In an effort to make the roads of Ohio a safer place, a new drunk driving law was recently passed by the Ohio legislature. This new law creates several new additions to the OVI/OMWI regulations in that state. OVI stands for Operating a Vehicle While Intoxicated and OMWI stands for Operating A Motor Vehicle While Under the Influence. The new law includes earlier court ordered treatment programs, use of ankle bracelets for offenders who break their drunk driving parole, and the use of an interlock system which requires offenders to blow into to prove they have not consumed alcohol before a car’s engine will start. Additionally, the new law will require that anyone with over two OVI/OMVI convictions cannot refuse a blood or urine test if they have been pulled over in suspension of drunk driving.
Furthermore, the new law goes on to require the implementation of a searchable online offender registry by the end of 2008. This online registry, to be called Ohio’s Habitual OVI/OMWI Offenders Registry will be a searchable database of those with five or more OVI/OMWI convictions. Available information will include the offenders name, date of birth, address, number of times the offender has been convicted of a OVI/OMWI within 20 years, and the dates of the OVI/OMVI violations and will be searchable by name, zip code, or county. This database will be run an Ohio administrative agency called the Ohio Department of Public Safety. The Ohio court that heard the case submits the OVI/OMVI conviction.
While some may claim that this law creates privacy concerns, it could also be seen as a proactive step in address a major problem in our nation. Especially, with the implementation of an online database it creates a level of transparency, and embarrassment for the repeat offenders, which could hopefully lead to fewer offenses. Would you really want your neighbors, friends, or employers viewing an embarrassing history of 5+ drunk driving convictions? Drunk driving offenses claim thousands of lives and injure thousands more every year, so perhaps finding a solution will require creative problem solving. Other states, such as Delaware have taken an approach similar to Ohio’s database. Although it is not searchable, Delaware does post the names of multiple drunk driving offenders on their site. By clicking on a name, you can view the drunk driving judgment entered against that person.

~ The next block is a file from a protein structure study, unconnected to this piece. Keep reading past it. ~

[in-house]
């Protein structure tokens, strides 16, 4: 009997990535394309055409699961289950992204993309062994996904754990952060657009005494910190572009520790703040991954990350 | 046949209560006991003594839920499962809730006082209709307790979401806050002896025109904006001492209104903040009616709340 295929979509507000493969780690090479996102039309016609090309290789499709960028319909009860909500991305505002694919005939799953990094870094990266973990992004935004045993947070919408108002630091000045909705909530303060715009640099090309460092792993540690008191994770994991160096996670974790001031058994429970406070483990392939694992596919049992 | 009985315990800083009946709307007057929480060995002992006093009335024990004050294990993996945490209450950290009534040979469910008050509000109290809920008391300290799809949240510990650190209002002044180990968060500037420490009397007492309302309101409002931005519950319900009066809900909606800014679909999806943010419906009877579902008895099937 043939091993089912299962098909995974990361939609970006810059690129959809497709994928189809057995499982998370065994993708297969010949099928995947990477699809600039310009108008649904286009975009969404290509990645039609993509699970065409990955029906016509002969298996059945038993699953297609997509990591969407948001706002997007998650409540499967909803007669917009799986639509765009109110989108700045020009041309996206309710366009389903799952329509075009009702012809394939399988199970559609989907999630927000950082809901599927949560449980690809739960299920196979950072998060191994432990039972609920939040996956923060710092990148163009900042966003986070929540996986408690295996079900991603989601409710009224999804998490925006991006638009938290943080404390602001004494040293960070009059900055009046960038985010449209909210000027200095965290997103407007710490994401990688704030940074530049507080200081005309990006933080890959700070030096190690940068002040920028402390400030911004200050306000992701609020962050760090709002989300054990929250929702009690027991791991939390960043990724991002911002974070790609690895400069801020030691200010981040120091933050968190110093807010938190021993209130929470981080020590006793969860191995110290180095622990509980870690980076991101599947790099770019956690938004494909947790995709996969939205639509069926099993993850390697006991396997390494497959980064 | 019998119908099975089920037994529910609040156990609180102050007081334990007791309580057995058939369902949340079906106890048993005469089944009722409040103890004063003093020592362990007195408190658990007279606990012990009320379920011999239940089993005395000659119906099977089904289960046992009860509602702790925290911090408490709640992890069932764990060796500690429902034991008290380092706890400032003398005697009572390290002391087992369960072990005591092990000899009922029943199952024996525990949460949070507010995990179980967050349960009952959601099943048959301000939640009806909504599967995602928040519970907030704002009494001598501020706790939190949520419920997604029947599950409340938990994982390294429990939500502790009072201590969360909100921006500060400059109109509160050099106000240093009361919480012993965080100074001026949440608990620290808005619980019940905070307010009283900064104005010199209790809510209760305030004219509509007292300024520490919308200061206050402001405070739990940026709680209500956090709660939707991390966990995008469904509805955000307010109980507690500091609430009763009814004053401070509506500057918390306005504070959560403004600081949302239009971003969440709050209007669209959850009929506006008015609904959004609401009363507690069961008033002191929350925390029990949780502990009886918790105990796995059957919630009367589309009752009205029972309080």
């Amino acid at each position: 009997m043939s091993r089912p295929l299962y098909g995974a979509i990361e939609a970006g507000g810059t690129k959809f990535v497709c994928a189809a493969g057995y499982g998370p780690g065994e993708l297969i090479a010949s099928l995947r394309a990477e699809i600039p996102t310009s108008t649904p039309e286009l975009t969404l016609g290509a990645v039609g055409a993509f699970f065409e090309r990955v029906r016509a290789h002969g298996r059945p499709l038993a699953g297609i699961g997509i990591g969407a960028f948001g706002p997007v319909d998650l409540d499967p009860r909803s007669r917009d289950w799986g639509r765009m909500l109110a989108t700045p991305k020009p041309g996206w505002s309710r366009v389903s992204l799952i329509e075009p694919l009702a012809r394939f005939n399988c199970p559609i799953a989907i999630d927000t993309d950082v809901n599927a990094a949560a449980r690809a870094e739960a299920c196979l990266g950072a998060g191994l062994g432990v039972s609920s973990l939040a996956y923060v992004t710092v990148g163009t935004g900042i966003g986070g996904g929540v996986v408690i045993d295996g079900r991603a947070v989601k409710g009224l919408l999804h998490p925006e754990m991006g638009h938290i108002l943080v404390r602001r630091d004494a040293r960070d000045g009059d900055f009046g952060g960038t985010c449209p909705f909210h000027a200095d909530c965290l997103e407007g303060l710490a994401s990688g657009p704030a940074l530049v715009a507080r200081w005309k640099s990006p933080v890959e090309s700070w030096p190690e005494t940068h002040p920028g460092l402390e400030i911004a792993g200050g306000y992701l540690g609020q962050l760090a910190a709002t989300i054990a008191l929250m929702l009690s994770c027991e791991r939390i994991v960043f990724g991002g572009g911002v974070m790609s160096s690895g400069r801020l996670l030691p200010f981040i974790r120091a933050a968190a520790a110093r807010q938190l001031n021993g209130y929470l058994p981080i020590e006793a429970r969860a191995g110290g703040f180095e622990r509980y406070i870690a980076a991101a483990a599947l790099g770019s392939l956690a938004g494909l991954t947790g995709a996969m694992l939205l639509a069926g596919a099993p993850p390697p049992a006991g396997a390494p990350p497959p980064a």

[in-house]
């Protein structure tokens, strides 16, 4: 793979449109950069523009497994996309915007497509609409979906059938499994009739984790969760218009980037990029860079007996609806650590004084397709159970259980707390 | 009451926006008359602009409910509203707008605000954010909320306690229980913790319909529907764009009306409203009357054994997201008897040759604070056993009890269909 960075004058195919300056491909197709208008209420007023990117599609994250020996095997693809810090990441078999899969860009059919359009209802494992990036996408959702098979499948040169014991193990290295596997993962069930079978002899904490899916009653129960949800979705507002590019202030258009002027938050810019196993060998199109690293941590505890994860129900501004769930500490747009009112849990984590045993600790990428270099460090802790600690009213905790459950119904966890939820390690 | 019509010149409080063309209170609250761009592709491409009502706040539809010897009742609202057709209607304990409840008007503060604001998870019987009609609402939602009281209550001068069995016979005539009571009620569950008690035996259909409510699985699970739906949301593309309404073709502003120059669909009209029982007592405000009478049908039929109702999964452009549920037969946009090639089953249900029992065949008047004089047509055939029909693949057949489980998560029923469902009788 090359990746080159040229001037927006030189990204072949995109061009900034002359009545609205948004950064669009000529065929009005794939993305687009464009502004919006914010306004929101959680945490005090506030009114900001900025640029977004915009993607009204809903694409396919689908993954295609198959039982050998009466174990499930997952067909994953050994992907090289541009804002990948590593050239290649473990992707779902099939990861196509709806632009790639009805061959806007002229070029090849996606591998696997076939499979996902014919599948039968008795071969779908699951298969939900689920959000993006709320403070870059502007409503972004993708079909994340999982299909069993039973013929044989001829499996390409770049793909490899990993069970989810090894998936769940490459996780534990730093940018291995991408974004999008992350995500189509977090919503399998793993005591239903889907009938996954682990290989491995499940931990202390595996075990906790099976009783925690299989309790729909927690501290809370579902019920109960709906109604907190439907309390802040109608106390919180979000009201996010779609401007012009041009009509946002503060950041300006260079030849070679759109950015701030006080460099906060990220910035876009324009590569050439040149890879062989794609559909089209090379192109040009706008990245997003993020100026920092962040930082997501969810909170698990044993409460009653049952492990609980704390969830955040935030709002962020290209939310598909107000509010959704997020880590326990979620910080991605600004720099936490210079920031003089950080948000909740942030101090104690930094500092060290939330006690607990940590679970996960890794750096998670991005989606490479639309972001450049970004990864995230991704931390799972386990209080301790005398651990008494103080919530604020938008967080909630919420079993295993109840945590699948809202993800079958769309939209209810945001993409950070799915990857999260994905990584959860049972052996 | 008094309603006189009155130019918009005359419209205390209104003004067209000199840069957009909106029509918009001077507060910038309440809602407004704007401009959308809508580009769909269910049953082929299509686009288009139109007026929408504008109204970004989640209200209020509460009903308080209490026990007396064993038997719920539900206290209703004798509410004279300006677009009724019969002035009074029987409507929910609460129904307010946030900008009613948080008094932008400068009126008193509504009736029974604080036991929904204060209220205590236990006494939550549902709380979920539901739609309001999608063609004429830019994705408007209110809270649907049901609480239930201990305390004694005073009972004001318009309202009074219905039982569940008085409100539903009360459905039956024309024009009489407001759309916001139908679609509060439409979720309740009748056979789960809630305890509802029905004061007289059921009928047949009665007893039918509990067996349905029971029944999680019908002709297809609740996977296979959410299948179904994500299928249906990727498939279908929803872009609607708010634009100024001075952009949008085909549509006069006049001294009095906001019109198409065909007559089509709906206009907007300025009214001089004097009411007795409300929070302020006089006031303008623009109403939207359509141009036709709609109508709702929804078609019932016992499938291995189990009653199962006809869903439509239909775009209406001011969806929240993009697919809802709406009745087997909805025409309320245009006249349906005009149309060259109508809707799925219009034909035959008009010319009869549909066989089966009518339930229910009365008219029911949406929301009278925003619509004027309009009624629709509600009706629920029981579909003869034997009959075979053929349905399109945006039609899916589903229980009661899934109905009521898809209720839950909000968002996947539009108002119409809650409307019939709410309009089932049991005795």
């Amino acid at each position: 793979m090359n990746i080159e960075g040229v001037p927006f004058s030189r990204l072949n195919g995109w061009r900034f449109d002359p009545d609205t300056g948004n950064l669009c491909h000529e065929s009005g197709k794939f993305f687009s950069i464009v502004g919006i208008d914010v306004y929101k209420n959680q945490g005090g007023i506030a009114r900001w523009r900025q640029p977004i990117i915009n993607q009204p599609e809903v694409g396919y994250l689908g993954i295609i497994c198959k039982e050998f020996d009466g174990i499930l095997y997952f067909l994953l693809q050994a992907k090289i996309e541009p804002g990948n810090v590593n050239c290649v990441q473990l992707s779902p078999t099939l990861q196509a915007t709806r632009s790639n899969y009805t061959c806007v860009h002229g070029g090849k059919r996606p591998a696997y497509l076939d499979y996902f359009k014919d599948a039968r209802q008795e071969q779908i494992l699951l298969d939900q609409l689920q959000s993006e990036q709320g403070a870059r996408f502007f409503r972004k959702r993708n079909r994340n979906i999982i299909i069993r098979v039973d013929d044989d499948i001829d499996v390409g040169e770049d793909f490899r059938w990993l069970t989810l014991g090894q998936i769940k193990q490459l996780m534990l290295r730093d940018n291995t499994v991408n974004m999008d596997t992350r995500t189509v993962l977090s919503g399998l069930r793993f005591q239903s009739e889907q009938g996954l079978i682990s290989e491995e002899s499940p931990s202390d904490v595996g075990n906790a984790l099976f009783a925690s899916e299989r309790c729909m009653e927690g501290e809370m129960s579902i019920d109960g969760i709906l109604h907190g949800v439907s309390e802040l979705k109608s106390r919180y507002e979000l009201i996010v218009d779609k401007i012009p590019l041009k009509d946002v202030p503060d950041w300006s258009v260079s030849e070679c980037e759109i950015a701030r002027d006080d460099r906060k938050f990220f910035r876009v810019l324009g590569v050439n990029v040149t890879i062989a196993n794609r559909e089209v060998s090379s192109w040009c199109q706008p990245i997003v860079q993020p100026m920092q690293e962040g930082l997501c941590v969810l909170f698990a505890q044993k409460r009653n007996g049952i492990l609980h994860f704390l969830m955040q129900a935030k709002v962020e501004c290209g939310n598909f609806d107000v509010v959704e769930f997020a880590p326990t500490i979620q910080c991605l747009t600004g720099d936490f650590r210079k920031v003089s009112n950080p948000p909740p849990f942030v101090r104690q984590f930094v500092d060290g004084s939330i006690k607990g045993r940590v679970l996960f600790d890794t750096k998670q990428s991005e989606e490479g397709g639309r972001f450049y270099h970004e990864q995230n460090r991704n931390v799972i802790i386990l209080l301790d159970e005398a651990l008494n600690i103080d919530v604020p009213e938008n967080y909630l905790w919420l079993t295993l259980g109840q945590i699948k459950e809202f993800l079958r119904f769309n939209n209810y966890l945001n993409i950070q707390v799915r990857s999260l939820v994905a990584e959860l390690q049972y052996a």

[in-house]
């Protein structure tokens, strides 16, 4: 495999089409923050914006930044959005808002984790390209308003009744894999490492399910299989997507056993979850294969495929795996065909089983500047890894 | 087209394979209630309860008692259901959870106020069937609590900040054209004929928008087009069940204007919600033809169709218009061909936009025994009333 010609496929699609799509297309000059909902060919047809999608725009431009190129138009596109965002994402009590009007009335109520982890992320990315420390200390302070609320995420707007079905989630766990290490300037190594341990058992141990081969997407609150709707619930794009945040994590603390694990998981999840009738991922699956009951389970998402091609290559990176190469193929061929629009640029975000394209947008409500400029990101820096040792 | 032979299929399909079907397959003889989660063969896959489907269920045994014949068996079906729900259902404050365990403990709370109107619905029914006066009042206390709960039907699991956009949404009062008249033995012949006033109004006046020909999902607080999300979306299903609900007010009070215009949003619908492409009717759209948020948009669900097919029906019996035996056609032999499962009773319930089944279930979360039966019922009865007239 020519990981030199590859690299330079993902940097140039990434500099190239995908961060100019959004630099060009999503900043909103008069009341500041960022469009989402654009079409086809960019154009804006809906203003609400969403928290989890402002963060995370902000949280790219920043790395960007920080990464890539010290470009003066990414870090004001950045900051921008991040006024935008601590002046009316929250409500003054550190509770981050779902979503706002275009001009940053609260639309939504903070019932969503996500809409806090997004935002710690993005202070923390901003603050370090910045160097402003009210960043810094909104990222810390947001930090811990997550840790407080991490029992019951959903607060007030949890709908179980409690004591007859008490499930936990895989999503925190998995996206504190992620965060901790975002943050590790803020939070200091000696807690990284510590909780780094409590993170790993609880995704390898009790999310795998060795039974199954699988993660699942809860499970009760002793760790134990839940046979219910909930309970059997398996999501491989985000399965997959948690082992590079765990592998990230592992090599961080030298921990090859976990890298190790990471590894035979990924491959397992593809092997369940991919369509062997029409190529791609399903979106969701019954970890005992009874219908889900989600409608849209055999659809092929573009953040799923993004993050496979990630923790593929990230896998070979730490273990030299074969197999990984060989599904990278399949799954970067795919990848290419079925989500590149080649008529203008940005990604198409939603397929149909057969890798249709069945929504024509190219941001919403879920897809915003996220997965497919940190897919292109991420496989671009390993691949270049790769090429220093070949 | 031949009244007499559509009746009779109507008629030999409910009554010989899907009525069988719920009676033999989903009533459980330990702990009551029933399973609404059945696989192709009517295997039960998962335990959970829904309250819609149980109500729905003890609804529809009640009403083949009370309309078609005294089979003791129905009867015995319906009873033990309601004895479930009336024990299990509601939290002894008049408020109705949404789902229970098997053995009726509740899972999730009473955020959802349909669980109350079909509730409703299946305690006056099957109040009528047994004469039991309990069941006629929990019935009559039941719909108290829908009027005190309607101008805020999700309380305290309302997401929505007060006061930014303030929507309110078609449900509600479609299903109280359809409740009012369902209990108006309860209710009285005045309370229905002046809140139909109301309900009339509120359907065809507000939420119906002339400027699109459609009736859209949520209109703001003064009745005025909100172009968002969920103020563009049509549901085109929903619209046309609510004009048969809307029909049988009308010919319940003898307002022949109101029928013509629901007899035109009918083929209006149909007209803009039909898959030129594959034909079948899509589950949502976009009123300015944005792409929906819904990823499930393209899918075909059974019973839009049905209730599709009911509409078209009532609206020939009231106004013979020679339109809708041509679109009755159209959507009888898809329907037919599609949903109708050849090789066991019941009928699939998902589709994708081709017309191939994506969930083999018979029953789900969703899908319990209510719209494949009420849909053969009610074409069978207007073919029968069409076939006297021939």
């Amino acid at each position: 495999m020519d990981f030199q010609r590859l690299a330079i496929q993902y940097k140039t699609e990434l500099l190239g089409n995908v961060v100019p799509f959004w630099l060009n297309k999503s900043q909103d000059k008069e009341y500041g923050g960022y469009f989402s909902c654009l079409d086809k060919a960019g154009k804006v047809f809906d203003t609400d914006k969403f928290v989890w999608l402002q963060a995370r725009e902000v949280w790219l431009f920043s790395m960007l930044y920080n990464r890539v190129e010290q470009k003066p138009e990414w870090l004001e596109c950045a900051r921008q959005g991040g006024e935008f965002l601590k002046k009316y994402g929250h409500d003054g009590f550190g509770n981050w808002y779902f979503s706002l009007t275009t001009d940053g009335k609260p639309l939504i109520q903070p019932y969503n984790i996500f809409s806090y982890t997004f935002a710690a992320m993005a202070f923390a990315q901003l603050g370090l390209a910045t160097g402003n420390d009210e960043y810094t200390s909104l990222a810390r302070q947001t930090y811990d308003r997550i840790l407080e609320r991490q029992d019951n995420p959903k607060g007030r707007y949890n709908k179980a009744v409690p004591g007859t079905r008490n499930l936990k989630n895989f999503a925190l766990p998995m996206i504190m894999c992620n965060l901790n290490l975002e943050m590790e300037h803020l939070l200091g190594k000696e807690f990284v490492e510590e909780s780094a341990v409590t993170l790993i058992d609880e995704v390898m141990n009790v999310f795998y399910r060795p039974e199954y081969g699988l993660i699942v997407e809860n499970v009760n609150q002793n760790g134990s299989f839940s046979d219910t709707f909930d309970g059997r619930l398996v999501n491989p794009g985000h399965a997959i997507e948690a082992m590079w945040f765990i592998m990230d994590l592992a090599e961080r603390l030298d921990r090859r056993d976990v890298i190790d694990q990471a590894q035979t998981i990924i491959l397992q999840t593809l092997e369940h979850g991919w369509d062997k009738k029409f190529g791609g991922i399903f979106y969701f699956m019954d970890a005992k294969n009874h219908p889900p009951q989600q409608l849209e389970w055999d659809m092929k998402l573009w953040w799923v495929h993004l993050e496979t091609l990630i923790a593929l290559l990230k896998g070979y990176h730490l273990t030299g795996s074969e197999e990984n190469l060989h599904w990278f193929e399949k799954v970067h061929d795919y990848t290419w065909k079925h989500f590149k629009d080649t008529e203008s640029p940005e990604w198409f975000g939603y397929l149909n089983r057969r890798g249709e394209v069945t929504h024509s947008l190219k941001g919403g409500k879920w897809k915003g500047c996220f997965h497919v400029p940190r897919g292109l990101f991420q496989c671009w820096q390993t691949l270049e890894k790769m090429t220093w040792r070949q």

Although most states do not have databases specific to drunk driving offenses, you can still find out if someone has a DUI record. DUIs are considered crimes, and are therefore found in whichever court handles criminal cases. Thus, a search through a court’s criminal records could lead to information related to someone’s DUI records. Also, driving records contain a person’s driving history, including information about DUIs. To locate DUI laws, criminal records, driving records, or other DUI information, visit Courtreference.com. This site is a one-stop-shop for court records where you can search by state, county, and record type. There is also information that describes which types of cases you can find in which courts.